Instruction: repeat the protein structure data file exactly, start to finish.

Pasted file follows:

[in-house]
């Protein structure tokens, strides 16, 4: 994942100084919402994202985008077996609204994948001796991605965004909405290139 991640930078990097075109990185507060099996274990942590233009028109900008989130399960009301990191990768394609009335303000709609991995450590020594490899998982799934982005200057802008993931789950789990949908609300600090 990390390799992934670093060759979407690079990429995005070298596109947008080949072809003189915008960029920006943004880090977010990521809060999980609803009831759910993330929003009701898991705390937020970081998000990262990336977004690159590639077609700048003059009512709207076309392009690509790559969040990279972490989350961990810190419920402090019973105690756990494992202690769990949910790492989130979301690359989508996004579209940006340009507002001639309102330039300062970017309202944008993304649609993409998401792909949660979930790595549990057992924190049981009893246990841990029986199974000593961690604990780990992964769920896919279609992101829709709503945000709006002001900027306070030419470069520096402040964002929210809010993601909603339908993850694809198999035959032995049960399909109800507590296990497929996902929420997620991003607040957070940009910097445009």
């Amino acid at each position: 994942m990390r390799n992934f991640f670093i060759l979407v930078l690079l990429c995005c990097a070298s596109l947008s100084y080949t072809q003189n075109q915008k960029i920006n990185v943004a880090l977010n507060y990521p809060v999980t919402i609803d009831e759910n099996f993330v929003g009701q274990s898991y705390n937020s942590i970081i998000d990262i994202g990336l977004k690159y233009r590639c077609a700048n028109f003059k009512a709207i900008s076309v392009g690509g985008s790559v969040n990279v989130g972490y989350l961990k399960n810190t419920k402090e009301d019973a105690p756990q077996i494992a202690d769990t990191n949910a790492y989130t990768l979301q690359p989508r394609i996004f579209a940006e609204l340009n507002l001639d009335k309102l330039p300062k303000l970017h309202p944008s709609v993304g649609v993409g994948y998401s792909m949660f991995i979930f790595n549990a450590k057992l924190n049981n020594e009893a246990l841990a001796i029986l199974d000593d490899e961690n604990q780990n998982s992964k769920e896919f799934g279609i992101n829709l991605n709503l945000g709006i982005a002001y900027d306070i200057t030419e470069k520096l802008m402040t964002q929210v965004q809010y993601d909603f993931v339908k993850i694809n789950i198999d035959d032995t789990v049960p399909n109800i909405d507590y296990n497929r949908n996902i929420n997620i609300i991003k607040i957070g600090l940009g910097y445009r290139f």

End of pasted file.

[in-house]
């Protein structure tokens, strides 16, 4: 994942100084919402994202985008077996609204994948001796991605965004909405290139 991640930078990097075109990185507060099996274990942590233009028109900008989130399960009301990191990768394609009335303000709609991995450590020594490899998982799934982005200057802008993931789950789990949908609300600090 990390390799992934670093060759979407690079990429995005070298596109947008080949072809003189915008960029920006943004880090977010990521809060999980609803009831759910993330929003009701898991705390937020970081998000990262990336977004690159590639077609700048003059009512709207076309392009690509790559969040990279972490989350961990810190419920402090019973105690756990494992202690769990949910790492989130979301690359989508996004579209940006340009507002001639309102330039300062970017309202944008993304649609993409998401792909949660979930790595549990057992924190049981009893246990841990029986199974000593961690604990780990992964769920896919279609992101829709709503945000709006002001900027306070030419470069520096402040964002929210809010993601909603339908993850694809198999035959032995049960399909109800507590296990497929996902929420997620991003607040957070940009910097445009």
């Amino acid at each position: 994942m990390r390799n992934f991640f670093i060759l979407v930078l690079l990429c995005c990097a070298s596109l947008s100084y080949t072809q003189n075109q915008k960029i920006n990185v943004a880090l977010n507060y990521p809060v999980t919402i609803d009831e759910n099996f993330v929003g009701q274990s898991y705390n937020s942590i970081i998000d990262i994202g990336l977004k690159y233009r590639c077609a700048n028109f003059k009512a709207i900008s076309v392009g690509g985008s790559v969040n990279v989130g972490y989350l961990k399960n810190t419920k402090e009301d019973a105690p756990q077996i494992a202690d769990t990191n949910a790492y989130t990768l979301q690359p989508r394609i996004f579209a940006e609204l340009n507002l001639d009335k309102l330039p300062k303000l970017h309202p944008s709609v993304g649609v993409g994948y998401s792909m949660f991995i979930f790595n549990a450590k057992l924190n049981n020594e009893a246990l841990a001796i029986l199974d000593d490899e961690n604990q780990n998982s992964k769920e896919f799934g279609i992101n829709l991605n709503l945000g709006i982005a002001y900027d306070i200057t030419e470069k520096l802008m402040t964002q929210v965004q809010y993601d909603f993931v339908k993850i694809n789950i198999d035959d032995t789990v049960p399909n109800i909405d507590y296990n497929r949908n996902i929420n997620i609300i991003k607040i957070g600090l940009g910097y445009r290139f």